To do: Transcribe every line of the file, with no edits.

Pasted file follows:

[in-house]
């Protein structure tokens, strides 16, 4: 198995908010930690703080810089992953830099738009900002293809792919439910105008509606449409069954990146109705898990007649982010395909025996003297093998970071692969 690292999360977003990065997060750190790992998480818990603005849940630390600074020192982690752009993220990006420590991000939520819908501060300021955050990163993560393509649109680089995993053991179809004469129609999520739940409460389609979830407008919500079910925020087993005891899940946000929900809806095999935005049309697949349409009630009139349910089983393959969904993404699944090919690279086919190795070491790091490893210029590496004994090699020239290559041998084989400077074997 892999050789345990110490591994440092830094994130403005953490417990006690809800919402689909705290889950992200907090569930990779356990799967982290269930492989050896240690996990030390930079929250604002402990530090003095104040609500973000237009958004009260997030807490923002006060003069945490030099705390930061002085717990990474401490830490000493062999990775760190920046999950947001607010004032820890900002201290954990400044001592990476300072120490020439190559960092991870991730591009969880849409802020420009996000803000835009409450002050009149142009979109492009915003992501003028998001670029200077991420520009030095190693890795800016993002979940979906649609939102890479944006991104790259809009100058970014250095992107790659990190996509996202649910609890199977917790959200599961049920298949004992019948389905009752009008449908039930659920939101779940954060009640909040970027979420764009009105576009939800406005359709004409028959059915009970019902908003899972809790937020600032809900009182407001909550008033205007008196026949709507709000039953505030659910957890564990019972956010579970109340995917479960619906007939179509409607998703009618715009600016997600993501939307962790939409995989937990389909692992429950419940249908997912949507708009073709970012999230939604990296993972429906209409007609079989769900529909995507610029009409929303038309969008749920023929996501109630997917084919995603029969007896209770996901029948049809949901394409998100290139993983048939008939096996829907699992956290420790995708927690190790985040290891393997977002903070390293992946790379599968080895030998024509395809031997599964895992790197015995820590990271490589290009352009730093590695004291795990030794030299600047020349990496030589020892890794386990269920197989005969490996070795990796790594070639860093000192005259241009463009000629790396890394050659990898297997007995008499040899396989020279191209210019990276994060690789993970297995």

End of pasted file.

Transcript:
[in-house]
């Protein structure tokens, strides 16, 4: 198995908010930690703080810089992953830099738009900002293809792919439910105008509606449409069954990146109705898990007649982010395909025996003297093998970071692969 690292999360977003990065997060750190790992998480818990603005849940630390600074020192982690752009993220990006420590991000939520819908501060300021955050990163993560393509649109680089995993053991179809004469129609999520739940409460389609979830407008919500079910925020087993005891899940946000929900809806095999935005049309697949349409009630009139349910089983393959969904993404699944090919690279086919190795070491790091490893210029590496004994090699020239290559041998084989400077074997 892999050789345990110490591994440092830094994130403005953490417990006690809800919402689909705290889950992200907090569930990779356990799967982290269930492989050896240690996990030390930079929250604002402990530090003095104040609500973000237009958004009260997030807490923002006060003069945490030099705390930061002085717990990474401490830490000493062999990775760190920046999950947001607010004032820890900002201290954990400044001592990476300072120490020439190559960092991870991730591009969880849409802020420009996000803000835009409450002050009149142009979109492009915003992501003028998001670029200077991420520009030095190693890795800016993002979940979906649609939102890479944006991104790259809009100058970014250095992107790659990190996509996202649910609890199977917790959200599961049920298949004992019948389905009752009008449908039930659920939101779940954060009640909040970027979420764009009105576009939800406005359709004409028959059915009970019902908003899972809790937020600032809900009182407001909550008033205007008196026949709507709000039953505030659910957890564990019972956010579970109340995917479960619906007939179509409607998703009618715009600016997600993501939307962790939409995989937990389909692992429950419940249908997912949507708009073709970012999230939604990296993972429906209409007609079989769900529909995507610029009409929303038309969008749920023929996501109630997917084919995603029969007896209770996901029948049809949901394409998100290139993983048939008939096996829907699992956290420790995708927690190790985040290891393997977002903070390293992946790379599968080895030998024509395809031997599964895992790197015995820590990271490589290009352009730093590695004291795990030794030299600047020349990496030589020892890794386990269920197989005969490996070795990796790594070639860093000192005259241009463009000629790396890394050659990898297997007995008499040899396989020279191209210019990276994060690789993970297995």